My final conclusion about tour cycling in Portugal.

As a whole, Portugal is a really nice country for tour cycling, with locals who are friendly to cycling tourists and a country where you can get by easily, even if you speak no portuguese, as most younger people there tend to be at least bilingual. Be ware that when you are close to the coast, then it can be quite windy in Portugal and the most common wind direction depends a little on what part of the country you are, so be prepared for a little wind in your face from time to time. But as a whole, Portugal is a great country to go cycling.

My bicycle leaning up against a cork oak.

My bicycle leaning up against a cork oak.

Claus.

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13 Comments

  1. Your pictures and comments were very helpful, thanks alot. I will place Portugal on list of countries to visit by bike.

  2. Great post! Adding it to my list of travel resources in Portugal. I love bicycling, but, unfortunately, since we started our perpetual travel around the world, two bags is all we carry around. That means that we switched to hiking.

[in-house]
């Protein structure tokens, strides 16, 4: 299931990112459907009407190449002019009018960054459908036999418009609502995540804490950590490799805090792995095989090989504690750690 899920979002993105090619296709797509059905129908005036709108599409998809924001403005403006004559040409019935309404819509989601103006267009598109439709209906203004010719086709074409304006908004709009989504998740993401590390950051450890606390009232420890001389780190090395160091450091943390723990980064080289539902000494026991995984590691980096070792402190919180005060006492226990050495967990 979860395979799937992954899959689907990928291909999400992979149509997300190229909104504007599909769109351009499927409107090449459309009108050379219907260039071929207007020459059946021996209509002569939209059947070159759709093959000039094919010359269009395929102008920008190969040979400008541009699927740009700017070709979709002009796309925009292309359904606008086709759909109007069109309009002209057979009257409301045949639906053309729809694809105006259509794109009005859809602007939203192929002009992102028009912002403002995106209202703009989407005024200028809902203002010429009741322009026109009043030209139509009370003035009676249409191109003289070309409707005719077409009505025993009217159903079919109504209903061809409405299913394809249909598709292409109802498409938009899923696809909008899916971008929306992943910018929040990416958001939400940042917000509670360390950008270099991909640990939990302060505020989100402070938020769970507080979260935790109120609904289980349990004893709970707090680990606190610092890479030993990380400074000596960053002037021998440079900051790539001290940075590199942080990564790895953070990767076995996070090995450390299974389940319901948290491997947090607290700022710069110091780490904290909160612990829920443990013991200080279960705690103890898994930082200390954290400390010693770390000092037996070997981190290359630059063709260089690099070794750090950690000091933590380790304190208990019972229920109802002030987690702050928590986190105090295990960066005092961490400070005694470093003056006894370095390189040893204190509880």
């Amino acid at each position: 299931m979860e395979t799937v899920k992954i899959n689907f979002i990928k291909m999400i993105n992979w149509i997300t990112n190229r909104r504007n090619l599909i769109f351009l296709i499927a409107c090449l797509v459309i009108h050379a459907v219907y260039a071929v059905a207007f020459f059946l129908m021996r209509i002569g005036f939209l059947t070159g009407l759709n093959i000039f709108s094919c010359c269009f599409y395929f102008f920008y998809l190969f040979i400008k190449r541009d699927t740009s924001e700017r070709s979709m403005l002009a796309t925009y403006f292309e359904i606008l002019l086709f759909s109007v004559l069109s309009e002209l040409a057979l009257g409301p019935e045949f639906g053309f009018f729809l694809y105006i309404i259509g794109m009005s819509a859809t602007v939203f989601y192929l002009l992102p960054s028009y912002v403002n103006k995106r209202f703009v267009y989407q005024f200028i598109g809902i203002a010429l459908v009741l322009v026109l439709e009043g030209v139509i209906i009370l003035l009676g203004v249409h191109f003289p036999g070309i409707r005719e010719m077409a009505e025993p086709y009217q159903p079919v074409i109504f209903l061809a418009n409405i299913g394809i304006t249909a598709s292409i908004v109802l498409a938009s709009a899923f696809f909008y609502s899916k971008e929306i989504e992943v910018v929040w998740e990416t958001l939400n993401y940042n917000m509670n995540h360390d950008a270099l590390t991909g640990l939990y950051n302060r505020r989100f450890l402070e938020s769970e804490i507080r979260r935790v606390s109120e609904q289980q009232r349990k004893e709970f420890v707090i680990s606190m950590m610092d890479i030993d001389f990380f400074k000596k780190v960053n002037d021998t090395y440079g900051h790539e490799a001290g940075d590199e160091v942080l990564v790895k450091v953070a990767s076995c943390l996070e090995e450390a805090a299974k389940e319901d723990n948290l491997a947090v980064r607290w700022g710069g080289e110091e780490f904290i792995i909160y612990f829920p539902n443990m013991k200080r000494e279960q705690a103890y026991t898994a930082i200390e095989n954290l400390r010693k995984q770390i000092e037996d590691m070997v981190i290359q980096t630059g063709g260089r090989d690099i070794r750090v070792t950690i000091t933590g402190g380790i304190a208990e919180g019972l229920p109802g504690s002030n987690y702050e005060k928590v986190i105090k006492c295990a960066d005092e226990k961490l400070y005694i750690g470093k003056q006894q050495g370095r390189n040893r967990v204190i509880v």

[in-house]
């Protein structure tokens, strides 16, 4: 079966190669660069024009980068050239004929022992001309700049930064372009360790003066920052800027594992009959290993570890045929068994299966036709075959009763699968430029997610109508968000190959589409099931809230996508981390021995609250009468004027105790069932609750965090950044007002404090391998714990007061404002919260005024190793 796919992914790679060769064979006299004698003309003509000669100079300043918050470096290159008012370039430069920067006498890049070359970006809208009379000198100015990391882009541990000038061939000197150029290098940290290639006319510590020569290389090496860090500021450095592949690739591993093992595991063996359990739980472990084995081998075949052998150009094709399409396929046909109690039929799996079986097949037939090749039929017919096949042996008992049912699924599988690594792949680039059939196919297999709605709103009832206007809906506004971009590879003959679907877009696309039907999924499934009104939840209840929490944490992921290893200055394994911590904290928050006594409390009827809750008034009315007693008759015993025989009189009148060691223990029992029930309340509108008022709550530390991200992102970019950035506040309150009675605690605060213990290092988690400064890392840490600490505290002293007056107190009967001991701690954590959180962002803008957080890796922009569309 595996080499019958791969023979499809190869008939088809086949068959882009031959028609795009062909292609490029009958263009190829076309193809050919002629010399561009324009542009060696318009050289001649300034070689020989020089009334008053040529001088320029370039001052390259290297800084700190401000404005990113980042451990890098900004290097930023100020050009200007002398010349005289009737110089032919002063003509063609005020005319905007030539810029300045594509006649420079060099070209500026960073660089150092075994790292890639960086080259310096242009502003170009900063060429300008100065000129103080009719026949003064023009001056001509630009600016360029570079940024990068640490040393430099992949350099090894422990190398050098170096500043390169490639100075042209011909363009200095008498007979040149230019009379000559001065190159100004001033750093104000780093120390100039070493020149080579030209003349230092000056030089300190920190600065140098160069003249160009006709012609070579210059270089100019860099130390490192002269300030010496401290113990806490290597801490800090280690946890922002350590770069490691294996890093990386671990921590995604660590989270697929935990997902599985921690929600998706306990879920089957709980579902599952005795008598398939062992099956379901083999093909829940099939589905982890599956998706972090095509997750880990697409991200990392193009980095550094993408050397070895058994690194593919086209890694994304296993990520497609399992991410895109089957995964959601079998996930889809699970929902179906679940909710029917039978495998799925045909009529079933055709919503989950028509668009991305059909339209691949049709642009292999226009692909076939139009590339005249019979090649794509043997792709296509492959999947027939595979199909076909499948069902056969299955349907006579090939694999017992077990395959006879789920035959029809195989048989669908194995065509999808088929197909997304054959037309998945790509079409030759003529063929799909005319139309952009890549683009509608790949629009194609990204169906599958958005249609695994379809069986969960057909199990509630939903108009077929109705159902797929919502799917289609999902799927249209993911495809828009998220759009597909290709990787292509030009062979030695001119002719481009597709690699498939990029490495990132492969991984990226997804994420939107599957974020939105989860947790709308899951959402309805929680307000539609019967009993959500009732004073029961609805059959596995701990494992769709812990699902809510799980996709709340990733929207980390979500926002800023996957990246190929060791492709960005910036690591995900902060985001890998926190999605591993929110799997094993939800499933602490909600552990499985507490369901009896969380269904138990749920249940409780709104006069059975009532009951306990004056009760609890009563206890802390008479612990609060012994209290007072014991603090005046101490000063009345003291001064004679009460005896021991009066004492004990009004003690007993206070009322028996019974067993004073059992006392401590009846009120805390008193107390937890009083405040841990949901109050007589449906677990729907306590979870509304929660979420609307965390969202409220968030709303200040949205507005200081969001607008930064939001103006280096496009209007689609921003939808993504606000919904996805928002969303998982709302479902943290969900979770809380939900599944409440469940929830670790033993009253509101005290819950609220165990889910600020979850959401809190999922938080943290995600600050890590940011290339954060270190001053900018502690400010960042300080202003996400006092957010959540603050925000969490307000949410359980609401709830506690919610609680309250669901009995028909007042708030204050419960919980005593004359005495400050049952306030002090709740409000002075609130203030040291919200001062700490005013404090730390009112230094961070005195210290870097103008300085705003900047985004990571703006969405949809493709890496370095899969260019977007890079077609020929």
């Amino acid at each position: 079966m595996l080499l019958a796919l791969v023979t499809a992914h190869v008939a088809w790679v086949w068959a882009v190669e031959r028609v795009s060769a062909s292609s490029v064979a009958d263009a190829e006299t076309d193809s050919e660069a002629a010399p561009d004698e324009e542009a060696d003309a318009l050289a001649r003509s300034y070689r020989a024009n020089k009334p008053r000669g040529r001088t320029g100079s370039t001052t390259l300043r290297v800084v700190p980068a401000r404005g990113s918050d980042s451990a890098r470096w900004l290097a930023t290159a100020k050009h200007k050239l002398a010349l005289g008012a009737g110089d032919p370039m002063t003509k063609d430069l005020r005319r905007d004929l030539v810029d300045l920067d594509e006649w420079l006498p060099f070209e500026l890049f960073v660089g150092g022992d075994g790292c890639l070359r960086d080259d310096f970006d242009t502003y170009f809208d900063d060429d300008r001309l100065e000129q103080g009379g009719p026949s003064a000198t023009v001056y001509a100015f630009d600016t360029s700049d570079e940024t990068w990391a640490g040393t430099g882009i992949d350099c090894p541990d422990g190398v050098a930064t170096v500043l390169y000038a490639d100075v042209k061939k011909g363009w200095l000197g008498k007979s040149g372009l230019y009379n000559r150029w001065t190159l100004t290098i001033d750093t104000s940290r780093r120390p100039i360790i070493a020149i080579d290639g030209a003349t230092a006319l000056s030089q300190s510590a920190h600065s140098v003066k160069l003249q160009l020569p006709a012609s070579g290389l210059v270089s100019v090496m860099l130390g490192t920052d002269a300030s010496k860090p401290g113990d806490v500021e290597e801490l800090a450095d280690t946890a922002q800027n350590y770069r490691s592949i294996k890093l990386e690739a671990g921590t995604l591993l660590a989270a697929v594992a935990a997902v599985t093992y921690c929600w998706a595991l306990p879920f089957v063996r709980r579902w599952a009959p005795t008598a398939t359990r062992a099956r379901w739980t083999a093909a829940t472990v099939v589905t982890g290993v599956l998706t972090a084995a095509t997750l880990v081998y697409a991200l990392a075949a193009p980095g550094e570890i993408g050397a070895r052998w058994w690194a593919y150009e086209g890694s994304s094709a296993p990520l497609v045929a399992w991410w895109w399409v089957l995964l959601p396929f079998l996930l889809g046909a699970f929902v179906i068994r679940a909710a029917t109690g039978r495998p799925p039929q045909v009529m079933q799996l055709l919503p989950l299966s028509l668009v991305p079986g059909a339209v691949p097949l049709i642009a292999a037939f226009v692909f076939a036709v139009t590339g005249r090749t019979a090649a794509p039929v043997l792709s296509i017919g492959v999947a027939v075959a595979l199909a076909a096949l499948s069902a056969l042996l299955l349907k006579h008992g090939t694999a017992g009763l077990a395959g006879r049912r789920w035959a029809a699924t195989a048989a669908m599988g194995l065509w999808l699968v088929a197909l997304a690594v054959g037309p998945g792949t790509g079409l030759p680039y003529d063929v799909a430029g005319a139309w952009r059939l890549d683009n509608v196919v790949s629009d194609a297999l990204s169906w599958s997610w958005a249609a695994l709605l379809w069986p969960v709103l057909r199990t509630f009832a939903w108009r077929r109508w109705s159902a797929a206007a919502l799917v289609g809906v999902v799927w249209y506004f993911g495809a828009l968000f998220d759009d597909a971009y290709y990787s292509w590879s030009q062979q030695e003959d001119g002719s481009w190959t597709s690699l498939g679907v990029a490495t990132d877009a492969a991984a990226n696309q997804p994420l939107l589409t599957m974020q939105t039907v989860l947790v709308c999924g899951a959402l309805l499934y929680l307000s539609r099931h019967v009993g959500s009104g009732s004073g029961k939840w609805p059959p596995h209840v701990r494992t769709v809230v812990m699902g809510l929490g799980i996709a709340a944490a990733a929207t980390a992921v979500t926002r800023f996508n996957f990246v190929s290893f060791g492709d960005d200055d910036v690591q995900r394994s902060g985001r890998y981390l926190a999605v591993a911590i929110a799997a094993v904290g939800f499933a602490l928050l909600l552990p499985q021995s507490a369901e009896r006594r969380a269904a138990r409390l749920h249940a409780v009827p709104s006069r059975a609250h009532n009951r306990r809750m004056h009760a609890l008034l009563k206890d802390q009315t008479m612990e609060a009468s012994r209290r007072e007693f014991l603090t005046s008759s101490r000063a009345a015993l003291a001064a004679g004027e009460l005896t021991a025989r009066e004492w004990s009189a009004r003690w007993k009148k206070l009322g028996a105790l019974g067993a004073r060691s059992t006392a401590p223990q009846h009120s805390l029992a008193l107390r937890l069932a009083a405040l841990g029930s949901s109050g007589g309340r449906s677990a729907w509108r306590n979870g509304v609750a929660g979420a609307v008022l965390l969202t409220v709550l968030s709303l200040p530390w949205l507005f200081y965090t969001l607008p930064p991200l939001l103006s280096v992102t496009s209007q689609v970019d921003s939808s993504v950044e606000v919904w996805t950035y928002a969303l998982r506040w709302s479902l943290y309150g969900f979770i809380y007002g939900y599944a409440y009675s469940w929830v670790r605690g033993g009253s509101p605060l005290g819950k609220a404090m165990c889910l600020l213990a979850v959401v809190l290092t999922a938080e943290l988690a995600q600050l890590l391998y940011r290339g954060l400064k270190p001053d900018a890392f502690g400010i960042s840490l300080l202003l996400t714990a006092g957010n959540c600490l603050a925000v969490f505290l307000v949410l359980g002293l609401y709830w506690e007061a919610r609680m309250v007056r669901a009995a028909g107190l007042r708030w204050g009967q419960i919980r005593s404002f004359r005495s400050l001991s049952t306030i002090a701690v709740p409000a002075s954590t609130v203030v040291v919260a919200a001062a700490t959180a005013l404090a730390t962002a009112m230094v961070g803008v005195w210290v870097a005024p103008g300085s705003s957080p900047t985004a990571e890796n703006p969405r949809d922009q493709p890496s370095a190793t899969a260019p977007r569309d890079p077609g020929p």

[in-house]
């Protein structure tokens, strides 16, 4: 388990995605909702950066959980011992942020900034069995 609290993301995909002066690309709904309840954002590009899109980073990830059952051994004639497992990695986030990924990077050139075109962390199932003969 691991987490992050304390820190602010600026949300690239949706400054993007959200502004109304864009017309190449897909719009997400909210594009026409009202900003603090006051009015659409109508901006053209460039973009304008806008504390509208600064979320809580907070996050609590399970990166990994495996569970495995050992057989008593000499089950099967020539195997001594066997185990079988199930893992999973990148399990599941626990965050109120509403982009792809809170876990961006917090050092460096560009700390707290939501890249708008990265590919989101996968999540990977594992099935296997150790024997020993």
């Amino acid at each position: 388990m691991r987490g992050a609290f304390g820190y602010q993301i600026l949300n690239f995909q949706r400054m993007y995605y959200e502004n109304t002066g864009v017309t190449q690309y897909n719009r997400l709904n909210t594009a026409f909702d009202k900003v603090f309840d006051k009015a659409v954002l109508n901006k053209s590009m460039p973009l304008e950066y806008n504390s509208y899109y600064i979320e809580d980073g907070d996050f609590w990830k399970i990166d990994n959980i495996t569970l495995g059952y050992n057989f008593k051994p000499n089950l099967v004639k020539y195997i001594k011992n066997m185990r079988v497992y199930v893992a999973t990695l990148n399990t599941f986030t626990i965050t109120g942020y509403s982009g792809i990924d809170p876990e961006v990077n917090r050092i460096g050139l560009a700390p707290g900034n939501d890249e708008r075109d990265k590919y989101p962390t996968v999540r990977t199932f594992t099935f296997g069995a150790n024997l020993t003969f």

I can attest that Portugal is beautiful in spring: not too hot, not too many rainy days; basically, perfect for any physical activity. Beware though that higher elevations could be 10-15 degrees colder with some strong winds, so layers of clothing are necessary.

  3. Excellent summary and I would agree with all the main points – including the Alentejo probably being the best area for cycling. The eastern Beira region (to the north) is also excellent and even quieter (with some fabulous ruined castles) but can be a bit cooler and harder to get to.